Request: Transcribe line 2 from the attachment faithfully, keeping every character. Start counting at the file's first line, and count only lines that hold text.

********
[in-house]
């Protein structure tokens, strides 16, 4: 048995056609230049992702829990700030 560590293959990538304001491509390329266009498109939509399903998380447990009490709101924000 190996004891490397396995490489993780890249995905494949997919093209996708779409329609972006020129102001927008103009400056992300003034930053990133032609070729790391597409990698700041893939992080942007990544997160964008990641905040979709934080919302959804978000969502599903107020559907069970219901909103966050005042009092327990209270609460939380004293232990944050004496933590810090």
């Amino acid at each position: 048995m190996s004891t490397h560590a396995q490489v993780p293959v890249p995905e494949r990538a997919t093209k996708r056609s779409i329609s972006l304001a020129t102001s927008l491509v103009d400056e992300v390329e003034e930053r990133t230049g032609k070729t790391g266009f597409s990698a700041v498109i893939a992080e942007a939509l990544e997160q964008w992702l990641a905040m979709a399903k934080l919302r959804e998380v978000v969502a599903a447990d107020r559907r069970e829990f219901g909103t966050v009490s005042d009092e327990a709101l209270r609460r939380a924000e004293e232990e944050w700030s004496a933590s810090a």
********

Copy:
């Protein structure tokens, strides 16, 4: 048995056609230049992702829990700030 560590293959990538304001491509390329266009498109939509399903998380447990009490709101924000 190996004891490397396995490489993780890249995905494949997919093209996708779409329609972006020129102001927008103009400056992300003034930053990133032609070729790391597409990698700041893939992080942007990544997160964008990641905040979709934080919302959804978000969502599903107020559907069970219901909103966050005042009092327990209270609460939380004293232990944050004496933590810090």